Buying Land

Happy Trails to You

Happy trails to you

Most — but not all — timberland investments require little routine maintenance. But one upkeep job that I recommend is for the landowner to maintain existing roads in usable condition.

The reasons to provide continuing road access within a timber tract include:

  • Fire suppression;
  • Safety—evacuation in case of accident;
  • Recreational uses—hiking, horseback riding, ATVing, snowmobiling, etc.;
  • Firewood gathering for personal use or sale, which can be combined with a Timber Stand Improvement cutting of culls;
  • Hunting/fishing;
  • Easier control of invasive/unwanted species, such as multiflora rose;
  • DIY logging, e.g., for woodworking projects; and
  • Commercial uses, such as logging and mineral development.

Assuming your tract has something of a network of old skid roads, the most basic maintenance requires one or two road mowings each year to control vegetation; pruning of branches that are growing into the roadway; and removing rocks and fallen limbs.

If mowing is not done, brambles and trees will reclaim the road, making it impassable. If intrusive branches are not clipped, they will take their toll on passersby, especially new full-size pickups and those on horseback. If rocks and limbs are not pitched aside, they will treat your undercarriage unkindly and expensively.

Occasionally, you might find it necessary to throw dirt over a rough, rocky spot, or place stone in a perennial wet spot.

And every so often, you should have a bulldozer come through and re-excavate the erosion-control dips (that run diagonally on uphill roads) so that they continue to carry water off to the side. If a road on an incline does not have dips, water will cut a channel straight down the roadway and cause erosion issues of various sorts.

Dips are shallow, gentle-sided trenches that allow vehicle traffic to pass.

Some states require that loggers leave logging jobs with erosion control achieved through the installation of water bars.  Water bars are deep, vertical-sided trenches that cannot be navigated with vehicles (unless the water bars are bridged or filled in). They are more effective than dips in keeping erosion under control, but they render the property inaccessible to vehicles. For that reason, I’ve turned water bars into dips after loggers have left.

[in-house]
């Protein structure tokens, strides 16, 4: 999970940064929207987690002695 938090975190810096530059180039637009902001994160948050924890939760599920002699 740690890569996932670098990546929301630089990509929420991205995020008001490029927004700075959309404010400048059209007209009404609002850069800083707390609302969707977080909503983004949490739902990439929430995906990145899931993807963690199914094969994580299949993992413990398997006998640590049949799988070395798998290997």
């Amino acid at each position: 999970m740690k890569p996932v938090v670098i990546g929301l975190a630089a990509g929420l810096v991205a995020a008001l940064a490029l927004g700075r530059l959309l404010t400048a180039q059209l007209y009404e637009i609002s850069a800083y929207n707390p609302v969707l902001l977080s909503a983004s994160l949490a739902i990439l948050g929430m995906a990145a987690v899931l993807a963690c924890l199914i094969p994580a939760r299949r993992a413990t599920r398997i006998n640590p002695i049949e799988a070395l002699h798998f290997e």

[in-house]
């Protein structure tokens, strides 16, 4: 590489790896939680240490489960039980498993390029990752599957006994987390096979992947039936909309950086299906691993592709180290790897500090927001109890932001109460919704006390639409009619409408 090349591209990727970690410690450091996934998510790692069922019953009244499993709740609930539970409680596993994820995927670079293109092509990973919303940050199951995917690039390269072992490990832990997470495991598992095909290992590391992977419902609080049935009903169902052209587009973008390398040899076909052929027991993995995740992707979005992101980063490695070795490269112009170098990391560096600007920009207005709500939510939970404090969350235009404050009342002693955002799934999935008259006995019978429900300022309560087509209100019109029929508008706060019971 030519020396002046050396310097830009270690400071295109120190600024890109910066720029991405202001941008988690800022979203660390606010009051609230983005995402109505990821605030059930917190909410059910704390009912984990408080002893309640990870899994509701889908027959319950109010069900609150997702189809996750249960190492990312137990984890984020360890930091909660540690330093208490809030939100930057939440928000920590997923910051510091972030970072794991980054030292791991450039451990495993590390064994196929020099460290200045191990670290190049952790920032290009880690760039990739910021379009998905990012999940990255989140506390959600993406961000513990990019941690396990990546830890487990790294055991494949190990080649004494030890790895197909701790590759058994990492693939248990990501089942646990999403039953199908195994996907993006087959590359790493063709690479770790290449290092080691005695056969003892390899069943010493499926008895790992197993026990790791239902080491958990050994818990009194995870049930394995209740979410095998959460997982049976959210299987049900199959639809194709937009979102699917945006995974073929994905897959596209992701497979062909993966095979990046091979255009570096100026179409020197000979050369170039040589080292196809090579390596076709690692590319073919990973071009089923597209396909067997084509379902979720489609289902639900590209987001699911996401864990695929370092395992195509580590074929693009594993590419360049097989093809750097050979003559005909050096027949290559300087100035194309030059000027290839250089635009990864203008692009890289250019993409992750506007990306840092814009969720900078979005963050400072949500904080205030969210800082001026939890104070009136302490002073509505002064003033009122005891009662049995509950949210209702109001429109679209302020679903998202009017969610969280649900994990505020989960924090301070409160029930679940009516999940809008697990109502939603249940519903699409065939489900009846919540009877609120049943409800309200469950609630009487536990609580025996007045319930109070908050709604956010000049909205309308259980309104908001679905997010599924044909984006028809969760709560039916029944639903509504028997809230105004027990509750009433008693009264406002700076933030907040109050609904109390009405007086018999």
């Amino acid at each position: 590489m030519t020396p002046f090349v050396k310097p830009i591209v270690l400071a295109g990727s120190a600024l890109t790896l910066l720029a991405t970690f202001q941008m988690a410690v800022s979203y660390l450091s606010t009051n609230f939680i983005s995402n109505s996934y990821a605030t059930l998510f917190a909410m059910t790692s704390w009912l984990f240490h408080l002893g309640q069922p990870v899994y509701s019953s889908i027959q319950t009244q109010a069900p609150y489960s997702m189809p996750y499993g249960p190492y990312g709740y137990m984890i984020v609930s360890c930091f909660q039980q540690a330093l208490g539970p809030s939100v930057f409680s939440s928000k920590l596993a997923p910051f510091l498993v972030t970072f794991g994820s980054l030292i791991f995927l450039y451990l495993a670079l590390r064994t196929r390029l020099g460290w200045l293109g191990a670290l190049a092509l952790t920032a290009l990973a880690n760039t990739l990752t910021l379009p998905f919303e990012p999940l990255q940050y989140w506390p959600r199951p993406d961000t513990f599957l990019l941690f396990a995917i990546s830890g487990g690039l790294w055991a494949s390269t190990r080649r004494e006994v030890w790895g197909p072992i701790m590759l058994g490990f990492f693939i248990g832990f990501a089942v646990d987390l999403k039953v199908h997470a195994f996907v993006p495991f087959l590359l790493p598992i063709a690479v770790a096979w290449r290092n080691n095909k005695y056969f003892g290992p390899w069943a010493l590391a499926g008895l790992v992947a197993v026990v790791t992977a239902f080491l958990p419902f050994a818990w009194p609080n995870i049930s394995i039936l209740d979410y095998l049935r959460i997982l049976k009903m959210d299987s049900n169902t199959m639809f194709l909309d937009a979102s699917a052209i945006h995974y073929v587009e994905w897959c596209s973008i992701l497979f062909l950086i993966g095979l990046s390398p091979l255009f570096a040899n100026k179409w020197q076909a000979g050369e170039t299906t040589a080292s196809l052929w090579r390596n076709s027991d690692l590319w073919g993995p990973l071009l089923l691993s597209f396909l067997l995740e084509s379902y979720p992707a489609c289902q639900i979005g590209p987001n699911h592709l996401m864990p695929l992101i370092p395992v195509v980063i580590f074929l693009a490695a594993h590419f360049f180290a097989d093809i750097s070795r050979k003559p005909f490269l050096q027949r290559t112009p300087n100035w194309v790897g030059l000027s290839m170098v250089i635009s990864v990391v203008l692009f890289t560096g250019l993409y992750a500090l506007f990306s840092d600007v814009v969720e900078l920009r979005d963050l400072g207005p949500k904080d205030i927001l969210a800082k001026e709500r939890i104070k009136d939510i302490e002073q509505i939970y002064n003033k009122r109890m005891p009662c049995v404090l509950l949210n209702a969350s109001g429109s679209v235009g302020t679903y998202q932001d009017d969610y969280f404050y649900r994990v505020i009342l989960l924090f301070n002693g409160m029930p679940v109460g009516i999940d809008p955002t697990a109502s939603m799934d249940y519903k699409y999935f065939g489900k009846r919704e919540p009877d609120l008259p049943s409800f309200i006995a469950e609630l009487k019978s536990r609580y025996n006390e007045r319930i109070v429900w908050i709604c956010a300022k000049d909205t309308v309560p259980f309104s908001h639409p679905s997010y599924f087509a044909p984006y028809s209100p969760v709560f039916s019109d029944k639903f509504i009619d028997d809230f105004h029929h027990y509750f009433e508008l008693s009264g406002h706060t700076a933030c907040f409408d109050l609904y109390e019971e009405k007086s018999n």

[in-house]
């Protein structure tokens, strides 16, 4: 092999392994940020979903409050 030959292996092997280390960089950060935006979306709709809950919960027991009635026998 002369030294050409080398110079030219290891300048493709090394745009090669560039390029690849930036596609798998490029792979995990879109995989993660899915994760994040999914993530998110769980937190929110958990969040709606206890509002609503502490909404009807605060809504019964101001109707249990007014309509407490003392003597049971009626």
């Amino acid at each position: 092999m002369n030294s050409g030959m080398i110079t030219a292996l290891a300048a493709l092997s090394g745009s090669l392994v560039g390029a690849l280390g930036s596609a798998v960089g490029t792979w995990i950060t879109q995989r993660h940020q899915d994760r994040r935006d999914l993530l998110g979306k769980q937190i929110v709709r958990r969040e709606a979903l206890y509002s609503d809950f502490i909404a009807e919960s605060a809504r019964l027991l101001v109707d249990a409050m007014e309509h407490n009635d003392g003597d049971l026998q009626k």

Mowing requires a tractor with a brushhog attachment—a rear-mounted mower with a heavy-duty blade. The attachment has to be correctly sized to the tractor. This type of job is easily hired in from a neighbor if you’re not close by.

Absentee timberland owners can also benefit by making an arrangement with a local person that trades road maintenance in return for the right to cut a small amount of firewood each year. The firewood cutter will keep roads clear and usable, because he does not want to tear up his truck running over your rocks.

I advise the absentee timberland owner to hire a consulting forester to paint stump and butt those trees that the firewood cutter is allowed to harvest each year. That method guides the logger to the permitted trees and provides a record that he cut only the painted trees. If you find a stump without a paint dot on it, the firewood cutter has cut a tree that should not have been. The consulting forester will mark out those trees whose removal will benefit the remaining higher-value stems.

This type of arrangement can be abused, but my experience is that the local firewood cutter will look after the absentee’s property with great care. It’s a good deal from his point of view, particularly if he gets to do some hunting on it as well.

A timber tract with adequately maintained roads is a lot more fun, safer and functional than one whose roads are neglected. If you like doing this work, it’s just one more Saturday chore three or four days a year. If you don’t like this work, it’s easy to find someone to do it for you.

And a final thought. Timberland with usable roads is — and should be — priced higher than tracts without. And timber buyers will discount their stumpage offers on a tract where the logger must build a lot of road from scratch. (Make sure to include a clause in a timber-sale contract that requires the logger to leave your roads in as good or better condition than when he started, and free of logging slash and debris.)

Woods roads have been a great pleasure for me.

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About the author

Curtis Seltzer

Curtis Seltzer is a land consultant, columnist and author of How To Be a DIRT-SMART Buyer of Country Property and Land Matters: The “Country Real Estate” Columns, 2007-2009.


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  • Very informative article. Thanks.

    This is great info for anyone involved with land – owners, buyers, sellers, agents, etc.

    Great job!

  • Thanks Curtis…. wise words as always.

    Note to new landowners: The USDA has their EQIP program for funding some of this type of activity, if you are doing some conservation related activities/practices on your land. Items such as mowing and putting in culverts are covered I believe – the idea is that by assisting with the cost of this work, the Feds are encouraging more conservation/wildlife habitat enhancement. If you think about it, grassy logging roads are like ribbons of meadow running through the woods and bring in all kinds of insects/birds/critters, so it’s worthwhile for that reason, too. Of course there are numerous other sources of funding for conservation, but that’s a whole other article! 🙂

  • Very nice article. I spend alot of time on logging roads and can’t tell you how nice it is to show and sell a tract of timber that has good roads.
    One thing I’ve also found useful is that if you buy a tract of land to timber with out good roads, you can work with the timber crew to have your roads built where everyone can benifit from them.

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